Carol describes 10 things that she wishes were different when it comes to IBM i security.
It’s the time of year when all children are making their Christmas wish list, hoping Santa will deliver on Christmas morning. While I’m a few years beyond believing in Santa Claus (!), I’ve created my list, just in case.
Wish #1: V7R3
I wish all IBM i customers would upgrade to V7R3. The Authority Collection feature added in V7R3 alone justifies the upgrade. This feature helps administrators to stop over-authorizing and enables them to remove *ALLOBJ from profiles that don’t really need it. If you are considering upgrading to V7R2, skip that thought and move right to V7R3!
Wish #2: QSECURITY Level 40
If all IBM i partitions were running at QSECURITY level 40 or 50, it would make my day. Simply put, systems at the lower security levels cannot be secured. And yes, there are still systems running at security level 20 and 30. Fortunately, in the last couple of years I’ve seen more interest in moving to the higher security levels, and we’re helping more clients make the move from both 20 and 30 to security level 40.
Wish #3: Abandon QCRTAUT = *ALL
When QCRTAUT = *ALL, with a few exceptions, every object you create has *PUBLIC authority *ALL. That, of course, causes tremendous data integrity and confidentiality issues. When changing the system value back to the default of *CHANGE or something even more restrictive, it’s very difficult to know what will break. For some operations, such as adding a physical file member, *CHANGE to the physical file isn’t sufficient; the operating system requires *CHANGE plus *OBJMGT. So unless you are very familiar with your application, it’s just a guess whether something will break when changing the system value to something other than *ALL. My wish is that IBM would take away the ability to set QCRTAUT to *ALL. They could grandfather in any system with the value already set but prevent it from occurring going forward…much the same as we did when I was the iSeries Security team leader and we removed level 10 from QSECURITY.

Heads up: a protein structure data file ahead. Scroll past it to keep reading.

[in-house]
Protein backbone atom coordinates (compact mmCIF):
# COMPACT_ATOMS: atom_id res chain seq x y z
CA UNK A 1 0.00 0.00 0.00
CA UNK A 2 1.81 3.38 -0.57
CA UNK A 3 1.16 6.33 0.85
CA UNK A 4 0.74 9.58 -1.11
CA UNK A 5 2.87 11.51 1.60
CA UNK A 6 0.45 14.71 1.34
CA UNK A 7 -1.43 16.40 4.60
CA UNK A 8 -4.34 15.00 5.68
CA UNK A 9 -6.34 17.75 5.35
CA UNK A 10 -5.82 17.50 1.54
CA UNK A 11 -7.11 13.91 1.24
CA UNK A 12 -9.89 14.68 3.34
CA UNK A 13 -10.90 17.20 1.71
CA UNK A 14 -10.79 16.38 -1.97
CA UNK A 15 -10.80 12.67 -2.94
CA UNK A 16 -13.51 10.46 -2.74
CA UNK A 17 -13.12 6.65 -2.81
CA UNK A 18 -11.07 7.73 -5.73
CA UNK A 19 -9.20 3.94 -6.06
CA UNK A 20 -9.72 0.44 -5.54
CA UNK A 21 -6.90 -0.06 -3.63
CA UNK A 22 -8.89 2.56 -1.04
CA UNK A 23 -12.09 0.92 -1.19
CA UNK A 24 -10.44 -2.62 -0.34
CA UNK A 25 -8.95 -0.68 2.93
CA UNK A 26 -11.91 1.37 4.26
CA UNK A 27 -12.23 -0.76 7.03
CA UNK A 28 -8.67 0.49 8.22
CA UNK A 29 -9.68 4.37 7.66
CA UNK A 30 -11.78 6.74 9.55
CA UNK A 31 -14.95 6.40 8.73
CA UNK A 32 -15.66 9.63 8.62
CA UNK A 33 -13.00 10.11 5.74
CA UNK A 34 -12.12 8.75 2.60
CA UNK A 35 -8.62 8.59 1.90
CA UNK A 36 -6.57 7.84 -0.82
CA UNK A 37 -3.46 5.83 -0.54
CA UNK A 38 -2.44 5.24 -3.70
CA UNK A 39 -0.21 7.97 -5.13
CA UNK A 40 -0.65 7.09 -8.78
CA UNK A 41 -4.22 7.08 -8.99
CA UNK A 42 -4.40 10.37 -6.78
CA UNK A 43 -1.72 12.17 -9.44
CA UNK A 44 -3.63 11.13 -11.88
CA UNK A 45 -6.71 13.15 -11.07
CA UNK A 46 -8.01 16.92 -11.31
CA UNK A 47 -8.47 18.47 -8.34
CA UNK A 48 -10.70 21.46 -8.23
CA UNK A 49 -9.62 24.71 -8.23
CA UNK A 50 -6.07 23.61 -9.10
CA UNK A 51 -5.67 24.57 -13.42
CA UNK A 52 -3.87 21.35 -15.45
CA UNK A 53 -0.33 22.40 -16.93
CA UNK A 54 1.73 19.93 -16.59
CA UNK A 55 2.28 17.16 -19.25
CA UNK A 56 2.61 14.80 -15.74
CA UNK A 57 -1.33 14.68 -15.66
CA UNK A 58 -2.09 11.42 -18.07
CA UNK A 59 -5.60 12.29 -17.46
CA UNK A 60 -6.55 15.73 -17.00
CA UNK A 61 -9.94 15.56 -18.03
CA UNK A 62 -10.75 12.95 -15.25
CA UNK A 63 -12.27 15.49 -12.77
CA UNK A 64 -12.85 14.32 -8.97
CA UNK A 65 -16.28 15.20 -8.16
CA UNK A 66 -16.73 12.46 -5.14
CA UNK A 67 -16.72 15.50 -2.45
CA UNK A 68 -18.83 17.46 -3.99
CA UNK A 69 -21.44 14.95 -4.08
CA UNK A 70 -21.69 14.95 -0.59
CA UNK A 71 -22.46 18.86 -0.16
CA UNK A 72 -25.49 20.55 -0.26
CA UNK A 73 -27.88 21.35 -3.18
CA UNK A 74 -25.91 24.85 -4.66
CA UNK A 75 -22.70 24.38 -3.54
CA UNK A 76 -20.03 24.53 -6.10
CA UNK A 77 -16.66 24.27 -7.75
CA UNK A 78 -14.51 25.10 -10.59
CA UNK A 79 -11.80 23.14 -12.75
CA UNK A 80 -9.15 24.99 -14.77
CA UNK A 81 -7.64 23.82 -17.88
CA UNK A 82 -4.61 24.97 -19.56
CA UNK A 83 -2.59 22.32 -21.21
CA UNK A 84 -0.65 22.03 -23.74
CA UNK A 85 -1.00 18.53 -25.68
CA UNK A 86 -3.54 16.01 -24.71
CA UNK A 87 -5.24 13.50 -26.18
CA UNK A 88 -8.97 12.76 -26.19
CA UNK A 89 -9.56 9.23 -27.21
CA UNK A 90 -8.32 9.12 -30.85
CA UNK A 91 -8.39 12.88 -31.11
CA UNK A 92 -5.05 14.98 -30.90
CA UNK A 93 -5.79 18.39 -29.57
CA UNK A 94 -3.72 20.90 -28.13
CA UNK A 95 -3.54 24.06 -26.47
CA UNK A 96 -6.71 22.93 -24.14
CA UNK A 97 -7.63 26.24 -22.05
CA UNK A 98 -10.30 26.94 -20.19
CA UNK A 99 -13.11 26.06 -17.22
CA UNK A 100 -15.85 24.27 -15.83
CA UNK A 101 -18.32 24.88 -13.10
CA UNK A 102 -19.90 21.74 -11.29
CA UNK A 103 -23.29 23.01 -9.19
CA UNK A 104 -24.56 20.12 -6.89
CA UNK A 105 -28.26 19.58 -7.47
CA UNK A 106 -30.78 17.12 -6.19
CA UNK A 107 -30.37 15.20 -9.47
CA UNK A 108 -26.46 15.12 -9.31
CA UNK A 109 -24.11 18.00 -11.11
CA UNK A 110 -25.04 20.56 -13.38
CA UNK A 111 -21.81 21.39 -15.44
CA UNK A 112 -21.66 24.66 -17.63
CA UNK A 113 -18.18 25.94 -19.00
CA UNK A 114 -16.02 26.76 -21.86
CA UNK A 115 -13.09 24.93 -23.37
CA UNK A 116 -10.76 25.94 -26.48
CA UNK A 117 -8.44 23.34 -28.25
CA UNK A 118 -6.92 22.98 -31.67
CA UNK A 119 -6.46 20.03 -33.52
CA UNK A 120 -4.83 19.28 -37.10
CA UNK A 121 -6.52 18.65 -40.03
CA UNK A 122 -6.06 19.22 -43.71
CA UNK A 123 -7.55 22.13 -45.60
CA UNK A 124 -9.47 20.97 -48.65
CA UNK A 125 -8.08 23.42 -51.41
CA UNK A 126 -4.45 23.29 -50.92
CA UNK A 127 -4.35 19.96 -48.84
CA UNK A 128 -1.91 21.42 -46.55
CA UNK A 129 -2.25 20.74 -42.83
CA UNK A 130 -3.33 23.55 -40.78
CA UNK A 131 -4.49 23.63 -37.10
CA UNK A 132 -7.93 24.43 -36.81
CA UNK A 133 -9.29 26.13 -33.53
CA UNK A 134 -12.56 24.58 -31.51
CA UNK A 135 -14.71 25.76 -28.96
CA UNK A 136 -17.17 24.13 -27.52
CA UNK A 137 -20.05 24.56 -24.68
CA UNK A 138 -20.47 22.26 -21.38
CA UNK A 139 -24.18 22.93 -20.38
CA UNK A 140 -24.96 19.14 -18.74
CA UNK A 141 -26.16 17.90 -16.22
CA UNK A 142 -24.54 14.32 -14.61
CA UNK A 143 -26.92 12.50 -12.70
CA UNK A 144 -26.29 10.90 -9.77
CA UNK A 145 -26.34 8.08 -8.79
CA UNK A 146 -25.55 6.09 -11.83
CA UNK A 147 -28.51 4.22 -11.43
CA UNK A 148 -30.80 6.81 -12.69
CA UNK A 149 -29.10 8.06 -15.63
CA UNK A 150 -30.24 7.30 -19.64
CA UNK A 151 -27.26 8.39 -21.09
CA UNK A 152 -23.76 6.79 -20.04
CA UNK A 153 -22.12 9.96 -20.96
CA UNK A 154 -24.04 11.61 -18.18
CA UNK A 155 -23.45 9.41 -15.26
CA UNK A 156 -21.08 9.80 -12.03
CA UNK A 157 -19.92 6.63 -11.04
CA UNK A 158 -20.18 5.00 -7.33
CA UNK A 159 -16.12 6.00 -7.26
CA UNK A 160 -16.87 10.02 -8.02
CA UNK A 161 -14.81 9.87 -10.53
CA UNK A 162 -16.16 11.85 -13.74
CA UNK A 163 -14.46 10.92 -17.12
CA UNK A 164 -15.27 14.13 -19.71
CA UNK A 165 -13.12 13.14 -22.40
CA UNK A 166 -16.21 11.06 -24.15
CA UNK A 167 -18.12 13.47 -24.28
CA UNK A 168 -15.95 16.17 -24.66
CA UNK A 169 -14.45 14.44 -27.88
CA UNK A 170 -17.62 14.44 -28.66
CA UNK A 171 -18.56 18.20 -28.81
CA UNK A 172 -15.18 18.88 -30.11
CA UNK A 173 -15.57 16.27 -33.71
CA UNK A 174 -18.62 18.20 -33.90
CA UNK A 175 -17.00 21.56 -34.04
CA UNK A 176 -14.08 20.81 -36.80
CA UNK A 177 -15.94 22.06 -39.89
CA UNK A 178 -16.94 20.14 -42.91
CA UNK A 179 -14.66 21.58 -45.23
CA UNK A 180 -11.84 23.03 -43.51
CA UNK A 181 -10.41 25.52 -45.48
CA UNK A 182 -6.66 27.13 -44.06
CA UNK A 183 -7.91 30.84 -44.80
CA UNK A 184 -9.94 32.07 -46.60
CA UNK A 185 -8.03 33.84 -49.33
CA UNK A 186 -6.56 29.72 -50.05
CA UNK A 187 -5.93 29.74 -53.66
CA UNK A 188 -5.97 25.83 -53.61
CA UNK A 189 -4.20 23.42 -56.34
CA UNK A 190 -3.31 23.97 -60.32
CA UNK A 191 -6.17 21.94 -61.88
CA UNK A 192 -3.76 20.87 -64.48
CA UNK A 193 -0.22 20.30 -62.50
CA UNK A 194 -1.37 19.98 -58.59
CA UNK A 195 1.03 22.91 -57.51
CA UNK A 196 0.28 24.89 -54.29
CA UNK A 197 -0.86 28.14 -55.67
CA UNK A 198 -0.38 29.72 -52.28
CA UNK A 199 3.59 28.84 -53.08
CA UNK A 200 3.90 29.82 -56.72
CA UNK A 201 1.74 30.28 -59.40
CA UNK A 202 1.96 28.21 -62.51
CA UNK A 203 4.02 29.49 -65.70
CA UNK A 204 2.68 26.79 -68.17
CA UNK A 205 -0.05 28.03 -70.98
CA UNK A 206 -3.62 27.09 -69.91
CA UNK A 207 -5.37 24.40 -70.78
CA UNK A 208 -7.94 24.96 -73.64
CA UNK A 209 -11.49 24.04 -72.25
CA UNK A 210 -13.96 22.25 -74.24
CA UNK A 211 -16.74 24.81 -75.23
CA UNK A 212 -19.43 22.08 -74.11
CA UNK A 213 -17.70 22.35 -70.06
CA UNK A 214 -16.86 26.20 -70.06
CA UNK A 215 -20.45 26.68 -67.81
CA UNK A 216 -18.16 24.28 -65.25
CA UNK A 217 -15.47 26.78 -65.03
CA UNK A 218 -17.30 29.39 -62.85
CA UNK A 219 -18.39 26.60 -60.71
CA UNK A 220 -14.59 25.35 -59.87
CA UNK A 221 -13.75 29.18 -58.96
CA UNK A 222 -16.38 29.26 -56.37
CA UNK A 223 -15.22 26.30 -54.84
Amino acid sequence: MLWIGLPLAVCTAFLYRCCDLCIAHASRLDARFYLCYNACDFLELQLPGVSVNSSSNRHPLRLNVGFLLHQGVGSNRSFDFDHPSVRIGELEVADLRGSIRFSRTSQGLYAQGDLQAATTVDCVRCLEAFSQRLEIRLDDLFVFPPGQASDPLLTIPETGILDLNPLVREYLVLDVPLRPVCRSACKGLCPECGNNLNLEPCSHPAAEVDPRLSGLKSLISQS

Wish #4: Limited Authority for Senior Management and Company Owners
When senior management or company owners have a sign-on to IBM i, they often take liberties with their access. I’ve found that they frequently have more authority than is required, set their password to never expire, and often have a default password. My wish is that they would realize that their profiles are targets. That is, their profile will be one of the first a hacker will attempt to exploit; therefore, they should not have a profile if they don’t need one, and if they do, use a very strong password and limit the access of their profile to only what is required to perform the tasks they have responsibility for on IBM i.
Wish #5: Work with Me
The good news is that more organizations are starting to understand the need to appropriately secure their data. The bad news is that some users are still very defiant of the need to secure data and get very defensive when you try to reduce their access, especially on production systems. My wish is that these groups would stop being so defensive and understand that they will still be able to do their job but be willing to use appropriate tools and processes to accomplish their daily tasks. My wish is that you’d work with me. I’ll make sure you can still do your job, but don’t get defiant and refuse to work with me to reduce access to appropriate levels.